FOR IMMEDIATE RELEASE
Montgomery County, Maryland-- Nine organizations filed an Amicus brief this week in support of a 2015 landmark Montgomery County, Maryland ordinance that restricts the use of toxic pesticides on public and private land within its jurisdiction. The law, intended to protect children, pets, wildlife, and the wider environment from the hazards of lawn and landscape pesticide use, is facing a legal challenge filed in November last year by the pesticide industry group Responsible Industry for a Sound Environment (RISE).
The plaintiffs, which include local chemical lawn care companies and a few individuals, allege that the local ordinance is preempted by state law, despite the fact that Maryland is one of seven states that has not explicitly taken away (or preempted) local authority to restrict pesticides more stringently than the state.
The law at issue, 52-14, which restricts the cosmetic lawn care use of toxic pesticides on public and private land, protects over one million people, the largest number to be covered by any local jurisdiction to date. Passing the Montgomery County Council by a vote of 6-3, the bill allows time for transition, training, and a public education program over several years. In limiting the pesticides allowed to be used for turf management, the law defined acceptable materials as those permitted for use in organic production, or identified by the Environmental Protection Agency (EPA) as “minimum risk pesticides” under the Federal Insecticide, Fungicide and Rodenticide Act (FIFRA), Section 25(b).
Although attempts to adopt “explicit” preemption were introduced in the Maryland legislature in the mid-1990s, industry was unsuccessful in gaining enough support, and the state lawmakers never passed legislation expressly preempting local pesticide legislation. Because of this, RISE and its affiliates argue that there is “implied” preemption on the part of the state that would prohibit a local jurisdiction like Montgomery County from taking action to protect its citizens. Their claim hinges on proving that Maryland law establishes a “comprehensive program of state level regulation and licensing of pesticide products and applicators” that implies the state meant to occupy the entire space of pesticide regulation, and left no door open for local jurisdictions to regulate above and beyond state statutes. The lawsuit focuses on Bill 52-14’s restriction of pesticide use on private property, and does not challenge the ordinance provisions that apply to county-owned land.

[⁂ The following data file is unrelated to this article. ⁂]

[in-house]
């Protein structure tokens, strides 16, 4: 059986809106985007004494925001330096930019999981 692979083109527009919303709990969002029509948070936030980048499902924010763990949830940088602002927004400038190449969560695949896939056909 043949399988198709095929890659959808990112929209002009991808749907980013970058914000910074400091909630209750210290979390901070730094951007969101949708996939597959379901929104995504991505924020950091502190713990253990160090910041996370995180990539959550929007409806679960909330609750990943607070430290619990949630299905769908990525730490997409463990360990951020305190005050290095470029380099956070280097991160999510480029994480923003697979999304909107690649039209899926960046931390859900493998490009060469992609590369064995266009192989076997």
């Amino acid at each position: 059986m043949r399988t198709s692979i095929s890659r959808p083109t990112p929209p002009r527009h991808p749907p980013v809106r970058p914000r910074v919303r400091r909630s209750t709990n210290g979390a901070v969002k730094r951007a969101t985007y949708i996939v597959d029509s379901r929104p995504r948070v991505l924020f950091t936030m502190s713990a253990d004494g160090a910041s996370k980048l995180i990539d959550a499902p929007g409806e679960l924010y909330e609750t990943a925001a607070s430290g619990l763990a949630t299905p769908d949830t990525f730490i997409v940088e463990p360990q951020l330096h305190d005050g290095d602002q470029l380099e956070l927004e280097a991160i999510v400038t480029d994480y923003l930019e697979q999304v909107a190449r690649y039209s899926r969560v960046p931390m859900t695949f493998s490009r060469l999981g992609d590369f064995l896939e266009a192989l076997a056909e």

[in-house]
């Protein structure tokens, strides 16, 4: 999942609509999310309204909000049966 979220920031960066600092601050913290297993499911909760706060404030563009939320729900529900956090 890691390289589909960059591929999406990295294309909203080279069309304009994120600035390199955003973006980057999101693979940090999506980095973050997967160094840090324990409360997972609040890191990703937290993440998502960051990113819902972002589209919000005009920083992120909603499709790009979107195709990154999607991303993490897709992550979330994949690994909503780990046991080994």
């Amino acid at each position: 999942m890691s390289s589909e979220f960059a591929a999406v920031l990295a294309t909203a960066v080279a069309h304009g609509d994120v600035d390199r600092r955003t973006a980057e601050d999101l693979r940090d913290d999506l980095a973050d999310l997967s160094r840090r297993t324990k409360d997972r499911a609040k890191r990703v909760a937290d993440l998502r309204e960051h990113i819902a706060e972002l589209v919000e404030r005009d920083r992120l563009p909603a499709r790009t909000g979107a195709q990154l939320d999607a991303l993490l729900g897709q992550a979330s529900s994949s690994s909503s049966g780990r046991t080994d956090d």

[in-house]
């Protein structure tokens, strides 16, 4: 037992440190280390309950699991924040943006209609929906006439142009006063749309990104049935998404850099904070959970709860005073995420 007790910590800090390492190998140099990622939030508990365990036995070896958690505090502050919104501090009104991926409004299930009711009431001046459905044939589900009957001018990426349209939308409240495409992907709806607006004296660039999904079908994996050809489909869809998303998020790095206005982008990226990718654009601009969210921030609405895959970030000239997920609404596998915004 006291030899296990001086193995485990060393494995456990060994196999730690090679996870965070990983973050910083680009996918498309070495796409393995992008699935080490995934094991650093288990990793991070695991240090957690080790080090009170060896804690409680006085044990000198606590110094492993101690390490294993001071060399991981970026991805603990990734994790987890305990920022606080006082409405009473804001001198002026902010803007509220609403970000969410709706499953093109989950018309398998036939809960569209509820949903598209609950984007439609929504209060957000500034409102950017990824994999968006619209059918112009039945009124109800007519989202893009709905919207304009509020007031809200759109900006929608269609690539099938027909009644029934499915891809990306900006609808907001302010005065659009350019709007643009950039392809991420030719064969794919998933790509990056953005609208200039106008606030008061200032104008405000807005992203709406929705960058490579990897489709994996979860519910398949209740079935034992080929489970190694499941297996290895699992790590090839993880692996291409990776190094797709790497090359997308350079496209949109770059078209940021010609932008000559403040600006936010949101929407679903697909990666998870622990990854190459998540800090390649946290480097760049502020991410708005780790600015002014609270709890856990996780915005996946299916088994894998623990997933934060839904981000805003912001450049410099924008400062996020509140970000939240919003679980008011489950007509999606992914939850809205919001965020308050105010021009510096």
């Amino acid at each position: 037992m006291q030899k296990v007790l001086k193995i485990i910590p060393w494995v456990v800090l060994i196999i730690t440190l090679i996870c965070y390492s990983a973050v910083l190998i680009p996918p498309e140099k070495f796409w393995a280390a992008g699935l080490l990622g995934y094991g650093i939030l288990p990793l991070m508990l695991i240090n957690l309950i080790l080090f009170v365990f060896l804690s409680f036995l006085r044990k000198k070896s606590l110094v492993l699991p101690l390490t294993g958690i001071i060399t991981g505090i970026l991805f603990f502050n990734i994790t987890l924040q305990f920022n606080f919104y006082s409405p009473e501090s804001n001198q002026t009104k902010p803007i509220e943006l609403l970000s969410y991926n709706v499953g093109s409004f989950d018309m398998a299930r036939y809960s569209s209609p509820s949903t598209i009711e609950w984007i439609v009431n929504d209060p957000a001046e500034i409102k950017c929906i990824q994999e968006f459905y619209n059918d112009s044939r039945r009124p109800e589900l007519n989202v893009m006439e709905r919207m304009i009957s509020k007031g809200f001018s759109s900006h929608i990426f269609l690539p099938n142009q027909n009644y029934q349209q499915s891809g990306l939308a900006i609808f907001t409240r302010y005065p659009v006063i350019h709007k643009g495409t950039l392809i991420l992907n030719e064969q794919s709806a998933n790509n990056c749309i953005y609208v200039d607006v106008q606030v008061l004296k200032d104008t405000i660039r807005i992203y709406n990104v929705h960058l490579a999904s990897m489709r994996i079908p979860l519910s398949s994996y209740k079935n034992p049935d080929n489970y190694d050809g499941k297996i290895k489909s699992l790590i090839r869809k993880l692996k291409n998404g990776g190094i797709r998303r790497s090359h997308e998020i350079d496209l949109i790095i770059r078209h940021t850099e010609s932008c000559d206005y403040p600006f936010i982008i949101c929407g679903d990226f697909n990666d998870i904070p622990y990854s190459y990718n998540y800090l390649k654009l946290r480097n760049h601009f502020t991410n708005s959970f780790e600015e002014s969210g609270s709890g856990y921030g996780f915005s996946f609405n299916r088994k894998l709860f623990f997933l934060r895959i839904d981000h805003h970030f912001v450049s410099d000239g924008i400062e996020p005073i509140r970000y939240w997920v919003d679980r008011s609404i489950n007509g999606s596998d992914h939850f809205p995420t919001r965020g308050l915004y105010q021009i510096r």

The groups filing the Amicus include Beyond Pesticides, Center for Food Safety, Central Maryland Beekeepers Association, Food and Water Watch, Maryland Pesticide Education Network, Maryland PIRG Foundation, Organic Consumers Association, Physicians for Social Responsibility, and Safe Grow Montgomery.
Quotes from amici curiae:
“Like many communities around the country, the people of Montgomery County decided to exercise their right to protect their environment and loved ones from the harmful impacts of pesticides. Instead of respecting that right, the chemical industry is once again trying to trump the democratic process with their deep litigation pockets. CFS stands with the communities’ right to demand a cleaner environment,” said Sylvia Wu, staff attorney with the Center for Food Safety.
"It is not just a longstanding right, but a responsibility, of counties in the state to exercise their powers to the fullest to protect the health and wellbeing of their citizens. This lawsuit unfortunately seeks to strip Montgomery, and other counties in the state, of their critical role in the protection of public health," said Chris Nidel, partner at Nidel & Nace, PLLC, which represents the amici.
“In the absence of federal and state pesticide restrictions that adequately protect children, pets, families, and the environment, and given the availability of sustainable organic practices to manage parks, playing fields and lawns, Montgomery County has exercised its fundamental right, under Maryland and federal law, to limit pesticide use on public and private property within its jurisdiction,” said Jay Feldman, executive director of Beyond Pesticides.